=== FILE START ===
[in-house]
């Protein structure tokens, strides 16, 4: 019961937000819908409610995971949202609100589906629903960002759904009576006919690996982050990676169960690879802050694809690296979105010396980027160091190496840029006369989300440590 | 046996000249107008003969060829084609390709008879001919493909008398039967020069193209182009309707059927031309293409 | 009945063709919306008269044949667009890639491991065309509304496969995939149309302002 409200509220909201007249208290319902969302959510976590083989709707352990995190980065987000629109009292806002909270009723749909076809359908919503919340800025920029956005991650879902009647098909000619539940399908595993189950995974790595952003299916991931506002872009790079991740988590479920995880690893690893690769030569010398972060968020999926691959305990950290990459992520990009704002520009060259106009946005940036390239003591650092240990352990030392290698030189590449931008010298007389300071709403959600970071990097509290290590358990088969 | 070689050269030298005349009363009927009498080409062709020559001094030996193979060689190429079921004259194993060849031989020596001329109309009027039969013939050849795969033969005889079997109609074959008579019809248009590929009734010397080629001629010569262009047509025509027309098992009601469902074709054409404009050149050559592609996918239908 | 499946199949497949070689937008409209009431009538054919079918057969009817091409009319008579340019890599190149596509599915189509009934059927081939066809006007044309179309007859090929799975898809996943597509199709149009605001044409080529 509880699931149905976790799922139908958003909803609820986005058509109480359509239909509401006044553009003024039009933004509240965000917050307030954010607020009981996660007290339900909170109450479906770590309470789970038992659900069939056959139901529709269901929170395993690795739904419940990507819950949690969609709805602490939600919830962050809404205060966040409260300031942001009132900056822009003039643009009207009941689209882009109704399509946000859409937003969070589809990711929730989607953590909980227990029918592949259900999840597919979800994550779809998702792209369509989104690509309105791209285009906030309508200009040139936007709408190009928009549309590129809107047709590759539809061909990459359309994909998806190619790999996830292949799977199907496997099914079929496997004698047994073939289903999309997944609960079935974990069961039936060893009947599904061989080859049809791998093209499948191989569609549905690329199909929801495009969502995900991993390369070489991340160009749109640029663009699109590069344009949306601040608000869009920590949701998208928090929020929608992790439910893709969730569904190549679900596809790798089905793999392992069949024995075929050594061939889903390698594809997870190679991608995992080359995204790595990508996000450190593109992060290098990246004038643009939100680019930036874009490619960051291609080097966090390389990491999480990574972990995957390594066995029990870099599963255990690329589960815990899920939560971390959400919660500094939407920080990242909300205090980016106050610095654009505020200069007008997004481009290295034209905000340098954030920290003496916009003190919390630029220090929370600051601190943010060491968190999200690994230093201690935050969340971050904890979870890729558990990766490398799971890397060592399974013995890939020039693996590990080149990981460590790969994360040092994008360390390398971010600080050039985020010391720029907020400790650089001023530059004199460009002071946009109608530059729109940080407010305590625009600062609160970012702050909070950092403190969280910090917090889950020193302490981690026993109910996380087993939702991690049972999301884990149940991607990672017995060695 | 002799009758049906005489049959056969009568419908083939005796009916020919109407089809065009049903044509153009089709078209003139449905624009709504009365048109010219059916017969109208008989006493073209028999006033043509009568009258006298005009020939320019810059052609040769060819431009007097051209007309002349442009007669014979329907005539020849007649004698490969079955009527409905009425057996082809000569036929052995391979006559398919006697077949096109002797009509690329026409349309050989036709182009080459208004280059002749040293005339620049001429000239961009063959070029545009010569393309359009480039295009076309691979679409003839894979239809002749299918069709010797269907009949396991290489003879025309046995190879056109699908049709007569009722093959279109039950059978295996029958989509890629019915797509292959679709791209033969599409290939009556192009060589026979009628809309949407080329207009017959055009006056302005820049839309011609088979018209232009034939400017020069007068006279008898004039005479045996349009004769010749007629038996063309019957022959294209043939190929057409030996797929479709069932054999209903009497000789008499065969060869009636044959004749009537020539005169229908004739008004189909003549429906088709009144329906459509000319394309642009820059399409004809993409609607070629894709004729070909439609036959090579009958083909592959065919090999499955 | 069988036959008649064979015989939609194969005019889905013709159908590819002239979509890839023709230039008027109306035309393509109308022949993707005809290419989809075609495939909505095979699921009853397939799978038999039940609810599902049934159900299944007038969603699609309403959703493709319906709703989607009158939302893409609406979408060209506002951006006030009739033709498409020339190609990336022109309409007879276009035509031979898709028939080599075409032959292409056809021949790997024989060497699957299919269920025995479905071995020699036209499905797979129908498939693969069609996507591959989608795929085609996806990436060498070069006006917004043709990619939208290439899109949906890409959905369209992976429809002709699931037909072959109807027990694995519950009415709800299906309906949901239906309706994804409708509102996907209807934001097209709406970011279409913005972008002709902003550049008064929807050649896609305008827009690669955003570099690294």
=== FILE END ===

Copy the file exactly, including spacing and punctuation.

[in-house]
């Protein structure tokens, strides 16, 4: 019961937000819908409610995971949202609100589906629903960002759904009576006919690996982050990676169960690879802050694809690296979105010396980027160091190496840029006369989300440590 | 046996000249107008003969060829084609390709008879001919493909008398039967020069193209182009309707059927031309293409 | 009945063709919306008269044949667009890639491991065309509304496969995939149309302002 409200509220909201007249208290319902969302959510976590083989709707352990995190980065987000629109009292806002909270009723749909076809359908919503919340800025920029956005991650879902009647098909000619539940399908595993189950995974790595952003299916991931506002872009790079991740988590479920995880690893690893690769030569010398972060968020999926691959305990950290990459992520990009704002520009060259106009946005940036390239003591650092240990352990030392290698030189590449931008010298007389300071709403959600970071990097509290290590358990088969 | 070689050269030298005349009363009927009498080409062709020559001094030996193979060689190429079921004259194993060849031989020596001329109309009027039969013939050849795969033969005889079997109609074959008579019809248009590929009734010397080629001629010569262009047509025509027309098992009601469902074709054409404009050149050559592609996918239908 | 499946199949497949070689937008409209009431009538054919079918057969009817091409009319008579340019890599190149596509599915189509009934059927081939066809006007044309179309007859090929799975898809996943597509199709149009605001044409080529 509880699931149905976790799922139908958003909803609820986005058509109480359509239909509401006044553009003024039009933004509240965000917050307030954010607020009981996660007290339900909170109450479906770590309470789970038992659900069939056959139901529709269901929170395993690795739904419940990507819950949690969609709805602490939600919830962050809404205060966040409260300031942001009132900056822009003039643009009207009941689209882009109704399509946000859409937003969070589809990711929730989607953590909980227990029918592949259900999840597919979800994550779809998702792209369509989104690509309105791209285009906030309508200009040139936007709408190009928009549309590129809107047709590759539809061909990459359309994909998806190619790999996830292949799977199907496997099914079929496997004698047994073939289903999309997944609960079935974990069961039936060893009947599904061989080859049809791998093209499948191989569609549905690329199909929801495009969502995900991993390369070489991340160009749109640029663009699109590069344009949306601040608000869009920590949701998208928090929020929608992790439910893709969730569904190549679900596809790798089905793999392992069949024995075929050594061939889903390698594809997870190679991608995992080359995204790595990508996000450190593109992060290098990246004038643009939100680019930036874009490619960051291609080097966090390389990491999480990574972990995957390594066995029990870099599963255990690329589960815990899920939560971390959400919660500094939407920080990242909300205090980016106050610095654009505020200069007008997004481009290295034209905000340098954030920290003496916009003190919390630029220090929370600051601190943010060491968190999200690994230093201690935050969340971050904890979870890729558990990766490398799971890397060592399974013995890939020039693996590990080149990981460590790969994360040092994008360390390398971010600080050039985020010391720029907020400790650089001023530059004199460009002071946009109608530059729109940080407010305590625009600062609160970012702050909070950092403190969280910090917090889950020193302490981690026993109910996380087993939702991690049972999301884990149940991607990672017995060695 | 002799009758049906005489049959056969009568419908083939005796009916020919109407089809065009049903044509153009089709078209003139449905624009709504009365048109010219059916017969109208008989006493073209028999006033043509009568009258006298005009020939320019810059052609040769060819431009007097051209007309002349442009007669014979329907005539020849007649004698490969079955009527409905009425057996082809000569036929052995391979006559398919006697077949096109002797009509690329026409349309050989036709182009080459208004280059002749040293005339620049001429000239961009063959070029545009010569393309359009480039295009076309691979679409003839894979239809002749299918069709010797269907009949396991290489003879025309046995190879056109699908049709007569009722093959279109039950059978295996029958989509890629019915797509292959679709791209033969599409290939009556192009060589026979009628809309949407080329207009017959055009006056302005820049839309011609088979018209232009034939400017020069007068006279008898004039005479045996349009004769010749007629038996063309019957022959294209043939190929057409030996797929479709069932054999209903009497000789008499065969060869009636044959004749009537020539005169229908004739008004189909003549429906088709009144329906459509000319394309642009820059399409004809993409609607070629894709004729070909439609036959090579009958083909592959065919090999499955 | 069988036959008649064979015989939609194969005019889905013709159908590819002239979509890839023709230039008027109306035309393509109308022949993707005809290419989809075609495939909505095979699921009853397939799978038999039940609810599902049934159900299944007038969603699609309403959703493709319906709703989607009158939302893409609406979408060209506002951006006030009739033709498409020339190609990336022109309409007879276009035509031979898709028939080599075409032959292409056809021949790997024989060497699957299919269920025995479905071995020699036209499905797979129908498939693969069609996507591959989608795929085609996806990436060498070069006006917004043709990619939208290439899109949906890409959905369209992976429809002709699931037909072959109807027990694995519950009415709800299906309906949901239906309706994804409708509102996907209807934001097209709406970011279409913005972008002709902003550049008064929807050649896609305008827009690669955003570099690294």